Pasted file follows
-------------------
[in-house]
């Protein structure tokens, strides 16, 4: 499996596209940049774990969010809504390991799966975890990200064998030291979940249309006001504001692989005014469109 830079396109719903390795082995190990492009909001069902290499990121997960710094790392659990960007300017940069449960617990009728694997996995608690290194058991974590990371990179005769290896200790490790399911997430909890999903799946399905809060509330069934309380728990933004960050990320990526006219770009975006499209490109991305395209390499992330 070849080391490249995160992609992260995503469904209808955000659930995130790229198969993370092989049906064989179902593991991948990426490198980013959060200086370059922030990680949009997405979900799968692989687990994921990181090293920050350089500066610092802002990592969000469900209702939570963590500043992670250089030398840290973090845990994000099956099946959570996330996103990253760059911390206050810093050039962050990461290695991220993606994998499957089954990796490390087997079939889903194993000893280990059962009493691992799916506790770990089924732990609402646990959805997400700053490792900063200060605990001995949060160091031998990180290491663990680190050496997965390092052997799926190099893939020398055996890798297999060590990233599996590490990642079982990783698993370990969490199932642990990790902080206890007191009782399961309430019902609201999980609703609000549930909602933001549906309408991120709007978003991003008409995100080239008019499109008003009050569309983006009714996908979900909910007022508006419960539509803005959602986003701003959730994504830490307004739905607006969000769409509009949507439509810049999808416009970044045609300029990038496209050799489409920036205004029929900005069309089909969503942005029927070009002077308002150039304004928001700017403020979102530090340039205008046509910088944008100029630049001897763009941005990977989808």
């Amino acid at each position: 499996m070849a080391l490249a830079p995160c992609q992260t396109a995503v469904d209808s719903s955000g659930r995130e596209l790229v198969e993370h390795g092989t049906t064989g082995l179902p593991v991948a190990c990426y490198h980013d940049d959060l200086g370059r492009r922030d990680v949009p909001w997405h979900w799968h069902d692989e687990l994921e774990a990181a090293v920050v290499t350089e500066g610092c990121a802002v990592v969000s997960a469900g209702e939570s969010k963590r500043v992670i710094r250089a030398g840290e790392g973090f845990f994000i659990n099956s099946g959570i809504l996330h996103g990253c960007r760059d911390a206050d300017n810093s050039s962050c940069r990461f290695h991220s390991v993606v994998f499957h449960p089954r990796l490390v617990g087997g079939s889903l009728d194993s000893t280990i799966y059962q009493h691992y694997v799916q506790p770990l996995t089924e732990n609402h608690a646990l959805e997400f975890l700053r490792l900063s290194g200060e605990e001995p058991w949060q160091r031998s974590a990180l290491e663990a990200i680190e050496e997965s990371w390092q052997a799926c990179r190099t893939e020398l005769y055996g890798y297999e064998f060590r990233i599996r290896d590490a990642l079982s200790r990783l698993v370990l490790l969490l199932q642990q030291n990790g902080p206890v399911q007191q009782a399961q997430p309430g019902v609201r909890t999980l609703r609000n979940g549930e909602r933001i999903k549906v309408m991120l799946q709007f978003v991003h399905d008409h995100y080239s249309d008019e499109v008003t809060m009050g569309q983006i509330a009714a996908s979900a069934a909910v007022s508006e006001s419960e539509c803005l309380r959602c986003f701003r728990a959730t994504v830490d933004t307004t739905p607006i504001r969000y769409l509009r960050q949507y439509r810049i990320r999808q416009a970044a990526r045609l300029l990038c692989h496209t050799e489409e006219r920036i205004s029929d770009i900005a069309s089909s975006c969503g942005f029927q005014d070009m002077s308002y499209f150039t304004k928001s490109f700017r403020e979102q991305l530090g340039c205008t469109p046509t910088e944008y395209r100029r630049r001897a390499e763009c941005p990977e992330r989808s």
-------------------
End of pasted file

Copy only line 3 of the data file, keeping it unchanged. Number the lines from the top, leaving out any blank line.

């Amino acid at each position: 499996m070849a080391l490249a830079p995160c992609q992260t396109a995503v469904d209808s719903s955000g659930r995130e596209l790229v198969e993370h390795g092989t049906t064989g082995l179902p593991v991948a190990c990426y490198h980013d940049d959060l200086g370059r492009r922030d990680v949009p909001w997405h979900w799968h069902d692989e687990l994921e774990a990181a090293v920050v290499t350089e500066g610092c990121a802002v990592v969000s997960a469900g209702e939570s969010k963590r500043v992670i710094r250089a030398g840290e790392g973090f845990f994000i659990n099956s099946g959570i809504l996330h996103g990253c960007r760059d911390a206050d300017n810093s050039s962050c940069r990461f290695h991220s390991v993606v994998f499957h449960p089954r990796l490390v617990g087997g079939s889903l009728d194993s000893t280990i799966y059962q009493h691992y694997v799916q506790p770990l996995t089924e732990n609402h608690a646990l959805e997400f975890l700053r490792l900063s290194g200060e605990e001995p058991w949060q160091r031998s974590a990180l290491e663990a990200i680190e050496e997965s990371w390092q052997a799926c990179r190099t893939e020398l005769y055996g890798y297999e064998f060590r990233i599996r290896d590490a990642l079982s200790r990783l698993v370990l490790l969490l199932q642990q030291n990790g902080p206890v399911q007191q009782a399961q997430p309430g019902v609201r909890t999980l609703r609000n979940g549930e909602r933001i999903k549906v309408m991120l799946q709007f978003v991003h399905d008409h995100y080239s249309d008019e499109v008003t809060m009050g569309q983006i509330a009714a996908s979900a069934a909910v007022s508006e006001s419960e539509c803005l309380r959602c986003f701003r728990a959730t994504v830490d933004t307004t739905p607006i504001r969000y769409l509009r960050q949507y439509r810049i990320r999808q416009a970044a990526r045609l300029l990038c692989h496209t050799e489409e006219r920036i205004s029929d770009i900005a069309s089909s975006c969503g942005f029927q005014d070009m002077s308002y499209f150039t304004k928001s490109f700017r403020e979102q991305l530090g340039c205008t469109p046509t910088e944008y395209r100029r630049r001897a390499e763009c941005p990977e992330r989808s």